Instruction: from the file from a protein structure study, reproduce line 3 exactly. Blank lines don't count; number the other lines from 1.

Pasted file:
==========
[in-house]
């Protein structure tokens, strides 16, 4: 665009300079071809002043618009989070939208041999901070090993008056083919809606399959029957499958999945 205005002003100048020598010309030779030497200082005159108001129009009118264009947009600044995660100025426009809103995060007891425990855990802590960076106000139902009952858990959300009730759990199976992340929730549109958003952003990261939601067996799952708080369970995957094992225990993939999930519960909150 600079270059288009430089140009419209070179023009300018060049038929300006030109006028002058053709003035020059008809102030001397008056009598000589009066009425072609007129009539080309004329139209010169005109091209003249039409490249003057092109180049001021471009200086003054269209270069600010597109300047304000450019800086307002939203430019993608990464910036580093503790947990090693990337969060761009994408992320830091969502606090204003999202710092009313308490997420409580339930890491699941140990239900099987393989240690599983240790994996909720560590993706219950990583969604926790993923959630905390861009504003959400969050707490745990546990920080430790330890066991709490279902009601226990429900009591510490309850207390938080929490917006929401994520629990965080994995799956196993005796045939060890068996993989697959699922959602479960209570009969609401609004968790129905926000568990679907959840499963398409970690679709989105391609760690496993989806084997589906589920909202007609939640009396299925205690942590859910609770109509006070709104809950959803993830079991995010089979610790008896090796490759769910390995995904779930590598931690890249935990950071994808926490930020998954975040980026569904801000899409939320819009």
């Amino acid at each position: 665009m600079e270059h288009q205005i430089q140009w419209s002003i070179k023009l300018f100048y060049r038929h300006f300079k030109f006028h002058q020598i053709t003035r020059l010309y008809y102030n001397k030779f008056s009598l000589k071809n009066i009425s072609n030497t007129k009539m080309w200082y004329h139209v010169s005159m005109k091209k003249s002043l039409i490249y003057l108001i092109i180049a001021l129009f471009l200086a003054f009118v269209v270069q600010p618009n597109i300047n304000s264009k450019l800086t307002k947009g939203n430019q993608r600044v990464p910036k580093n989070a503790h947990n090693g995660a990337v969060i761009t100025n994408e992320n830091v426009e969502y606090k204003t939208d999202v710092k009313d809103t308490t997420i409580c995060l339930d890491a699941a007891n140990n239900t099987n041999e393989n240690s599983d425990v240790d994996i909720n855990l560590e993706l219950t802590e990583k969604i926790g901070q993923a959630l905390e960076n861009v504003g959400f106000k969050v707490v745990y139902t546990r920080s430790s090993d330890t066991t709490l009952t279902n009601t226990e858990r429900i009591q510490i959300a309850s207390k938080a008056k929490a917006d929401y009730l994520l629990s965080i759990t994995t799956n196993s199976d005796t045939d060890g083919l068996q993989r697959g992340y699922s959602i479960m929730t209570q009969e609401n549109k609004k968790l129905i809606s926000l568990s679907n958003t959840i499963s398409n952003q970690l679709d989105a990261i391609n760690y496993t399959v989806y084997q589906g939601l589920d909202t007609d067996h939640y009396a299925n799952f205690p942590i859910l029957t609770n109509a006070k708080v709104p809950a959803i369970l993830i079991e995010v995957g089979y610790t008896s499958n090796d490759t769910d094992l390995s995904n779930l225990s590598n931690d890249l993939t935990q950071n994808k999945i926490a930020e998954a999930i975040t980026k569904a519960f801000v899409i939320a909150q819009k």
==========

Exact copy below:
């Amino acid at each position: 665009m600079e270059h288009q205005i430089q140009w419209s002003i070179k023009l300018f100048y060049r038929h300006f300079k030109f006028h002058q020598i053709t003035r020059l010309y008809y102030n001397k030779f008056s009598l000589k071809n009066i009425s072609n030497t007129k009539m080309w200082y004329h139209v010169s005159m005109k091209k003249s002043l039409i490249y003057l108001i092109i180049a001021l129009f471009l200086a003054f009118v269209v270069q600010p618009n597109i300047n304000s264009k450019l800086t307002k947009g939203n430019q993608r600044v990464p910036k580093n989070a503790h947990n090693g995660a990337v969060i761009t100025n994408e992320n830091v426009e969502y606090k204003t939208d999202v710092k009313d809103t308490t997420i409580c995060l339930d890491a699941a007891n140990n239900t099987n041999e393989n240690s599983d425990v240790d994996i909720n855990l560590e993706l219950t802590e990583k969604i926790g901070q993923a959630l905390e960076n861009v504003g959400f106000k969050v707490v745990y139902t546990r920080s430790s090993d330890t066991t709490l009952t279902n009601t226990e858990r429900i009591q510490i959300a309850s207390k938080a008056k929490a917006d929401y009730l994520l629990s965080i759990t994995t799956n196993s199976d005796t045939d060890g083919l068996q993989r697959g992340y699922s959602i479960m929730t209570q009969e609401n549109k609004k968790l129905i809606s926000l568990s679907n958003t959840i499963s398409n952003q970690l679709d989105a990261i391609n760690y496993t399959v989806y084997q589906g939601l589920d909202t007609d067996h939640y009396a299925n799952f205690p942590i859910l029957t609770n109509a006070k708080v709104p809950a959803i369970l993830i079991e995010v995957g089979y610790t008896s499958n090796d490759t769910d094992l390995s995904n779930l225990s590598n931690d890249l993939t935990q950071n994808k999945i926490a930020e998954a999930i975040t980026k569904a519960f801000v899409i939320a909150q819009k």